One of your primary responsibilities is to own how your product is perceived. And unless you actively define what your product stands for, customers will assign their own meaning to it. Or worse, they will allow your competition to shape their perception.
Unfortunately, in the hectic rush to launch on time, too often teams spend virtually all their time on product development. Downstream planning becomes an afterthought, executed as a check-box exercise that happens just prior to, or even after, launch. It is little wonder that messages are often inconsistent, confusing, contradictory or just plain wrong. Simply put, your words matter. Whether customers perceive a product as good, rather than great, is often the result of product messaging.
Developing the right messaging requires significant effort and resources. It is not simply jotting down the top three to five features and expecting your marketing department to own it from there. Yet, this happens all too frequently. Rather than focusing on your product’s functionality, your messaging needs to be closely tailored to your audience’s key needs, differentiated from your competitors and focused on business benefits. While there is no one universally accepted format, there are best practices that should guide you.
Tailor Your Messaging
It should go without saying that messaging needs to target your audience. The trick is knowing who your audience is and what their needs are. “But I know who my audience is,” you say? Perhaps you are correct. Chances are, you spent a fair amount of time talking to them as you developed your product. But the real question is, do you know who the decision-makers are?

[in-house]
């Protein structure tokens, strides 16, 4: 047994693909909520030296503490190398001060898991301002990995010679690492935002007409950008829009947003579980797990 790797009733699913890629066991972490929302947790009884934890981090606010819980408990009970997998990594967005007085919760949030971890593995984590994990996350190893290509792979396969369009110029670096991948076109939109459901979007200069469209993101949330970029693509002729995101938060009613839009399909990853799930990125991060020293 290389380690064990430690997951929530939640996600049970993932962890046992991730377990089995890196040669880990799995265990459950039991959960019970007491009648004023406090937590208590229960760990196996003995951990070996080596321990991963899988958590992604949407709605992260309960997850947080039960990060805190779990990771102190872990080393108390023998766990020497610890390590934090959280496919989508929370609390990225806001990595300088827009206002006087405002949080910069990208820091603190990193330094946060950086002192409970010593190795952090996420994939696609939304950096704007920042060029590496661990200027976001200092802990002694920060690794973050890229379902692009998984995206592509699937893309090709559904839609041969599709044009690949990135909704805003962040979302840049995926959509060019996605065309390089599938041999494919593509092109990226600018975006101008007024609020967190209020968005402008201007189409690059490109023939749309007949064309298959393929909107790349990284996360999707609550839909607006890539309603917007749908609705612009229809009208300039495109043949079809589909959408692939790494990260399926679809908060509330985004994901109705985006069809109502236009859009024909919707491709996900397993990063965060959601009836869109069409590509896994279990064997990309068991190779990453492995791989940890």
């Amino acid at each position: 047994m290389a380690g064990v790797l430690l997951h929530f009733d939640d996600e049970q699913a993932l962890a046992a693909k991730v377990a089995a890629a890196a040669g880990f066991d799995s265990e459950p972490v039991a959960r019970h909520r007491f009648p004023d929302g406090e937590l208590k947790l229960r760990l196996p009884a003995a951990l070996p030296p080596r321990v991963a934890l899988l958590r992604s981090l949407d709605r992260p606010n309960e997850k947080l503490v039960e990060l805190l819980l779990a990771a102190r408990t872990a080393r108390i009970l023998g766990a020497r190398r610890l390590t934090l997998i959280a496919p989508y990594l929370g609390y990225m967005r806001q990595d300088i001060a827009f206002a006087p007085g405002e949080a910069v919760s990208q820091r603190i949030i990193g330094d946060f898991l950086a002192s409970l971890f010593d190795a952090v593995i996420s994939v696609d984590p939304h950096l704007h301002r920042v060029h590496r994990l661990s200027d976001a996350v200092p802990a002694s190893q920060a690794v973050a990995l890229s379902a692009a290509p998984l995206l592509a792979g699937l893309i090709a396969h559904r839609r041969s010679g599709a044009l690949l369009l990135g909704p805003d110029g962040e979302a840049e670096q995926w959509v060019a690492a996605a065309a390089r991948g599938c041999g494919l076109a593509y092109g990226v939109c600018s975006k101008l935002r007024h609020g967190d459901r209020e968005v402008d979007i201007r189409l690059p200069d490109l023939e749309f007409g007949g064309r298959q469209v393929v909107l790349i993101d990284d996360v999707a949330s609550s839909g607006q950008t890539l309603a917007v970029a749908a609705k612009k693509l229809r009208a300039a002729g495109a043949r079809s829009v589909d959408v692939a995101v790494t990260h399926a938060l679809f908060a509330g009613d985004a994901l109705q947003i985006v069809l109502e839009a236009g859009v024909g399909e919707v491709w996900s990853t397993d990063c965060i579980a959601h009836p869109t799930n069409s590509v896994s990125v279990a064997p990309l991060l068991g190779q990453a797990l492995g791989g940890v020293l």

It’s tempting to focus on end users because they are the people you’ve been building the product for. As a consequence, messaging often becomes feature-centric, with too much emphasis on the details of specific functionality. But beware. Often, buyers and users are two entirely different sets of people and their underlying buying motivations can differ drastically.
For instance, consider the buying criteria of the corporate procurement department vs. the criteria of your users. One will focus on cost, while the other will be biased toward usability. To complicate matters, myriad additional stakeholders may be involved as well, including IT, compliance and so forth. Clearly, you cannot—and should not—try to develop messaging to all of these diverse groups at once. It is imperative that you identify the right decision-making audience and tailor your messaging to their needs.
Identify Differentiation Points
A great litmus test for determining message differentiation: Remove all of the names, brands and logos from your competition’s marketing collateral and from your own. If you can’t tell the difference between your messaging and theirs, how can you expect your customers to tell them apart?
When buyers see the same language on multiple, competing sales presentations, they will assume each product is the same and simply make their buying decision based on the lowest price. For this reason, competitive differentiation is of the utmost importance.
Unfortunately, differentiating your message is not necessarily a straightforward exercise, since you cannot control what your competitors claim. Ideally, you will want to identify three unique differentiation points. Here again, it is tempting to default to product features as differentiators. However, customers have a broader and multifarious perspective. What’s more, as we saw earlier, functionality isn’t always the top priority for decision-makers. Think beyond product functionality. Concepts such as vendor reputation, financial stability, a track record of compliance, an extensive peer network, access to unique data sets, total cost of ownership and more can be part of your differentiated messaging.